“Human life is worth more than mud, and I’ve got kids,” Tina Fisher says, noting the number of volunteers cleaning up around town after the hurricane. “If one of mine went missing, I’d want someone out there looking for them.”

She grabs more posters.

A truck with all terrain vehicles (ATVs) pulls into the parking lot. Deana Des Reusseau of Greenfield, Mass., and Bruce Williams of Erving, Mass., have been out riding up Route 9 for the past couple of hours searching for Marble.

“John McKay let us look all through his car lot. He welcomed us and told us that anything he could do to help he’d be willing to do,” Williams says.

“We drove all through his lots out into the woods looking for any signs of kids being around there or car doors that might have been opened recently,” he adds. “Then we drove out through his property and up to an old gravel bank.”

“These aren’t places that are easy to get to on foot, but we didn’t find anything,” he says sadly, shaking his head.

“We’ve been searching all the four-wheel trails and off the beaten path where he may or may not have gone,” Des Reuisseau adds. “I don’t know him, but I wanted to help and thought I’d give it a whirl. Having children of our own, well, we feel compelled to do it.”

Britne Stark meets Des Reuisseau and Williams for the first time at the information booth and joins them on their ride.

Britne, who knows Marble and is in his class at BUHS, describes Marble as someone who “knows a lot of people, but he’s only friends with just a few.”

But, she says, “He would do just about anything for anybody. He always gives up his seat on the bus if someone doesn’t have one.”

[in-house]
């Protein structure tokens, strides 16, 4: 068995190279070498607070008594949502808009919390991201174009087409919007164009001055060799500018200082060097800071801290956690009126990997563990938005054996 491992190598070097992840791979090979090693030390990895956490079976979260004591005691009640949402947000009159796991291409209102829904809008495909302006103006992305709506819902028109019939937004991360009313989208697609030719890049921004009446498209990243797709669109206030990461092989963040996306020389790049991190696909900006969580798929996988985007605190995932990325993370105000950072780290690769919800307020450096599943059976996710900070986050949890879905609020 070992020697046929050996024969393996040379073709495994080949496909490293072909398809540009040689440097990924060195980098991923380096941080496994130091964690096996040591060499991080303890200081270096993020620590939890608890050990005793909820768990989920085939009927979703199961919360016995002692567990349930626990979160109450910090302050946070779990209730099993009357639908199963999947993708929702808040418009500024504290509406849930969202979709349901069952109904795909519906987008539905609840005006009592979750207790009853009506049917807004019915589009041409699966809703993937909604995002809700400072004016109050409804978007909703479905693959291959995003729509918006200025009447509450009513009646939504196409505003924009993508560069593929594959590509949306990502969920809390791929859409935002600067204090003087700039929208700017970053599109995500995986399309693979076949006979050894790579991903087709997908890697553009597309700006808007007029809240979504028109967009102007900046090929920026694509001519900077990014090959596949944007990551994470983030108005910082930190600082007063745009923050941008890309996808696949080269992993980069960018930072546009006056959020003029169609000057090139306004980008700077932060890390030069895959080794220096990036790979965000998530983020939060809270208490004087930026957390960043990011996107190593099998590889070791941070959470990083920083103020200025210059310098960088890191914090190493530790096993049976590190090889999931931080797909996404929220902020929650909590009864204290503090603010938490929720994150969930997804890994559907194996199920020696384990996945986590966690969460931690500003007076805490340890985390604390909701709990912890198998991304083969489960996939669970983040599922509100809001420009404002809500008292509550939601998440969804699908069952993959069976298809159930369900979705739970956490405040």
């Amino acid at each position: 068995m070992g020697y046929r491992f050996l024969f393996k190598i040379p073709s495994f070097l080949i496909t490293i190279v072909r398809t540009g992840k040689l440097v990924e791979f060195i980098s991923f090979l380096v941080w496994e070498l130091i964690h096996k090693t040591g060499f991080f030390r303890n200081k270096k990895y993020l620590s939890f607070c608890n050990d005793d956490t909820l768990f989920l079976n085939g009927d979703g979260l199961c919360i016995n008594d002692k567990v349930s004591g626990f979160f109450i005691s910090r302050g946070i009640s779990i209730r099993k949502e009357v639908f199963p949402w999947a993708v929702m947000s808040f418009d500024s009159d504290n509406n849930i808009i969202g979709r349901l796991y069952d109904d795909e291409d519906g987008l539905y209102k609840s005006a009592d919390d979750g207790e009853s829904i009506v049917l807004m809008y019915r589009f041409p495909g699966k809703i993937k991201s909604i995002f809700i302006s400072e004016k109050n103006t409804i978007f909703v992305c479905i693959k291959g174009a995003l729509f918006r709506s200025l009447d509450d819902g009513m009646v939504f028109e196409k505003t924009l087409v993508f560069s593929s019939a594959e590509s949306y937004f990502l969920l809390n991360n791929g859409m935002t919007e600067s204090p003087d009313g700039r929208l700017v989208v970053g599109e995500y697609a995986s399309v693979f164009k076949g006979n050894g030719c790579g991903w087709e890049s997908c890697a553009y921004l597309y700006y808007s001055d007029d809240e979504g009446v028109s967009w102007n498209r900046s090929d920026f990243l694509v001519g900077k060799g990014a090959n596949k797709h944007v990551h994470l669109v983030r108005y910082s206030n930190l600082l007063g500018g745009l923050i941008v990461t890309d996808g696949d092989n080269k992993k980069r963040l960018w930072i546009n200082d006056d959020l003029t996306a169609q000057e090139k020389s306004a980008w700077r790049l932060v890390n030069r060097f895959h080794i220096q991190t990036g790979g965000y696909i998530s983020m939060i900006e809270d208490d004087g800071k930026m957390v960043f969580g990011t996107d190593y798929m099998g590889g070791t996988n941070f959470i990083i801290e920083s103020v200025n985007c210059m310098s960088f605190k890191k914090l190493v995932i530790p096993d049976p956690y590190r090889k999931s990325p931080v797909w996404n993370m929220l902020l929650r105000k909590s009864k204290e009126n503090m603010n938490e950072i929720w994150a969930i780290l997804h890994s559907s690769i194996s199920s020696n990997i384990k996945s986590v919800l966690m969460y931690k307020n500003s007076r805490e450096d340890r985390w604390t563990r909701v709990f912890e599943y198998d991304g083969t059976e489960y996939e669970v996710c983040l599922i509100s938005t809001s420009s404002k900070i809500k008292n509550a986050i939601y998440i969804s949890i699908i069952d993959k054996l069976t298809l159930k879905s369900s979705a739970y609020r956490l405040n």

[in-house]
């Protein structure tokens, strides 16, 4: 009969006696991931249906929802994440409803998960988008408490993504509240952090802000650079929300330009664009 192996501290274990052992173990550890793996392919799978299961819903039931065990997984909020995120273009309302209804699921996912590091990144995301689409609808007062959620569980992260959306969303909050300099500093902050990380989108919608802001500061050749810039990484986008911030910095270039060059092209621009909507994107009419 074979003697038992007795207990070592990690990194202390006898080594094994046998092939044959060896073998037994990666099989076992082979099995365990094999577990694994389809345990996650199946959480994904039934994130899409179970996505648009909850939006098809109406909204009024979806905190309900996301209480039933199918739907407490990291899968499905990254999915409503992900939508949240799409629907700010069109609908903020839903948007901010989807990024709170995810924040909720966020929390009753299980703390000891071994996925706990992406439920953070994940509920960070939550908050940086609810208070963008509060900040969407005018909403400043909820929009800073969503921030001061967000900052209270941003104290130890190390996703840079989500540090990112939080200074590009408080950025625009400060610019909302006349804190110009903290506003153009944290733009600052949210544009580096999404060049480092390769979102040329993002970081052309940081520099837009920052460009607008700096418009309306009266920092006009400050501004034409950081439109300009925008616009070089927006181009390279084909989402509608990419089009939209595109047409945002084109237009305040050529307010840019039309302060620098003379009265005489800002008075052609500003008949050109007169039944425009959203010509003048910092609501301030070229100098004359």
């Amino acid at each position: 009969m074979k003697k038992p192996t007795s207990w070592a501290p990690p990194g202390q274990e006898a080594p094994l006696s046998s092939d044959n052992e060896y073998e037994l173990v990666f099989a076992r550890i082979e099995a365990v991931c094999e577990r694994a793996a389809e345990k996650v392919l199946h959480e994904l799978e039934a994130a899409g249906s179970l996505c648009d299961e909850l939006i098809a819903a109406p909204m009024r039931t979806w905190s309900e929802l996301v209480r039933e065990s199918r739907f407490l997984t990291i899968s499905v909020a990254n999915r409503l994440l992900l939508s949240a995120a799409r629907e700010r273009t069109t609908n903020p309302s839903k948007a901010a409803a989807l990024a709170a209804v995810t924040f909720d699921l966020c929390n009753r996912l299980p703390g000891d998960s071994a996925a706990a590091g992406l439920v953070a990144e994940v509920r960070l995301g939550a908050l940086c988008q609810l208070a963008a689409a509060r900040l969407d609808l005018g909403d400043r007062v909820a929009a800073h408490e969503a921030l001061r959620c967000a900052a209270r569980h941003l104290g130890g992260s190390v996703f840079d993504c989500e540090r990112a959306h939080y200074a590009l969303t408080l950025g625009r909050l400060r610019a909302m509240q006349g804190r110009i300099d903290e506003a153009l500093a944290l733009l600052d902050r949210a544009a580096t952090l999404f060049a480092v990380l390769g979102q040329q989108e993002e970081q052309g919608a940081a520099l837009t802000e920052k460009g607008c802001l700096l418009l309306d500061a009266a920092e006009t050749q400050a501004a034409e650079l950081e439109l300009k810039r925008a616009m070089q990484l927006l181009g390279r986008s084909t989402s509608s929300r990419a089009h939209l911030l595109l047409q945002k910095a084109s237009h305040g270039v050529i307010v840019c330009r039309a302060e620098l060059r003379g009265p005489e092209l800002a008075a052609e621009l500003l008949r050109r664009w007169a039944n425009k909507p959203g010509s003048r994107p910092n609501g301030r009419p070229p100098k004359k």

“He likes to tell stories, and he often talks about his family. If he knows you, he will always talk to you,” she says.

“I am just hoping that he’s still alive. I’d hate to go to another funeral.”

She starts to tear up and brushes aside the drops on her face.

“If he could, he’d have called somebody by now,” Britne says.

‘Doesn’t make sense’

As the volunteers disperse, a Brattleboro Police cruiser arrives at the parking lot, and Kittredge gets inside to speak with the officer privately.

About 12 to 15 people have come out to look for Marble since day three of the search. It is now day nine, and no new leads have come in.

Marble had a date with his girlfriend at 4 p.m. on the very day he went missing, Beaudoin says.

“What young man who is looking forward to a date with his girlfriend on a Saturday afternoon doesn’t come back to see her?” asks his grandfather.

“Besides,” he says, “Marble has support. He has lots and lots of family with whom he is in regular contact. He has the school system, and he was looking forward to his senior year; even had plans to go to college. He has a Big Brother of whom he is very fond.”

“This just doesn’t make sense to me,” he says, shaking his head. He turns away.

‘We want him back’

In the middle of the afternoon, Sigrid Arvidson, Marble’s mother, comes to the information booth after looking for her son all morning in other parts of town.

Arvidson wants to thank everyone for their prayers and their help in finding her son.

“We want him back,” she says, tears pouring down both cheeks.

“Marble, if you see this, we remember you, we know you want to be found. We feel your absence every hour,” she says.

“Come home to us.”